Georgia Department of Law, from the office of Thurbert E. Baker, Attorney General


Statement of Attorney General Baker after Supreme Court Decision in Georgia v. Ashcroft

June 26, 2003

Today, the United States Supreme Court issued a decision in Georgia v. Ashcroft, the appeal brought by my office concerning the state Senate map passed by the 2001 legislature and signed into law.

I am gratified that the United States Supreme Court has agreed with our position in defending the 2001 state Senate map. We have always believed that the proper focus of the federal Voting Rights Act was to look at the impact on minority voters of a redistricting plan as a whole, not to pick and choose 2 or 3 districts to focus on. Georgia’s position was that the plan as passed by the General Assembly and signed into law had a positive impact on the effective exercise of voting rights statewide. Today, the Supreme Court agreed with our position.

Today’s decision provides clear direction to city and county governments throughout Georgia and the fifteen other states covered by the Voting Rights Act for future redistricting cycles. This decision should also save Georgia taxpayers millions of dollars. State and local lawyers will have clear guidance on what the law requires given the ruling by the Supreme Court today.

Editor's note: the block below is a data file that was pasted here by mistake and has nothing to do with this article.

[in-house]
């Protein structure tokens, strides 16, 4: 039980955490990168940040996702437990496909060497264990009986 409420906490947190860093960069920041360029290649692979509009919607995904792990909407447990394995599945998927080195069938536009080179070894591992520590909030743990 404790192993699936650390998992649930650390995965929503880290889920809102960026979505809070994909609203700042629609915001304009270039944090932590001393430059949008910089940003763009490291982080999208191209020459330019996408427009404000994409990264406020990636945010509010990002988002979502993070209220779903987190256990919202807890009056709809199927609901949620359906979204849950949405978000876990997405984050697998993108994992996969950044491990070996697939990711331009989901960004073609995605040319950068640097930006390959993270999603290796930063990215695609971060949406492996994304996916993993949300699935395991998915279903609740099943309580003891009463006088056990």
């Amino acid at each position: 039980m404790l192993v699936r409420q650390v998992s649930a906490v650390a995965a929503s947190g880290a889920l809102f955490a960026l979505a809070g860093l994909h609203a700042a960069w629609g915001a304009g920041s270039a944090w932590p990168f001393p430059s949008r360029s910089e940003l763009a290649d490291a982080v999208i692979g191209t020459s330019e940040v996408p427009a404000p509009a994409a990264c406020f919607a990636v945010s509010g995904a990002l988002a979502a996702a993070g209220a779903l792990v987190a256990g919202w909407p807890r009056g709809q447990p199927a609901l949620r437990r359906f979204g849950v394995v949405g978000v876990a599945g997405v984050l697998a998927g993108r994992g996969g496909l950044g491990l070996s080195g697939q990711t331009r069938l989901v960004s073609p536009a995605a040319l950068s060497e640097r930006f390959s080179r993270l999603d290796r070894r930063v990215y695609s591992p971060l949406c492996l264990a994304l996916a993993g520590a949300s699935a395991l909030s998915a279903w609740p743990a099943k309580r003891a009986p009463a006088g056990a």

The Court has today reconfirmed the rights of minority voters to have an effective voice in the political process. At the same time, the Court makes clear that the state and the General Assembly should have room to make reasonable judgments about what is a fair election system. As long as the whole plan is fair and gives minorities an effective voice in the political process, the federal Voting Rights Act is satisfied.

In light of this ruling and the facts in the record, we will request that a judgment be entered in the District of Columbia court giving formal approval to Georgia’s 2001 state Senate map. We will move forward promptly to take the steps necessary to accomplish that result.

Now that we have received a decision in this case from the United States Supreme Court, my office has moved to dismiss the Governor’s appeal in Perdue v. Baker. The only relief that the Governor sought in that lawsuit was to force me to withdraw the appeal before the United States Supreme Court, and that issue has been rendered moot by today’s ruling. Therefore, my office today has filed a motion with the Georgia Supreme Court asking the Governor’s pending appeal be dismissed as moot.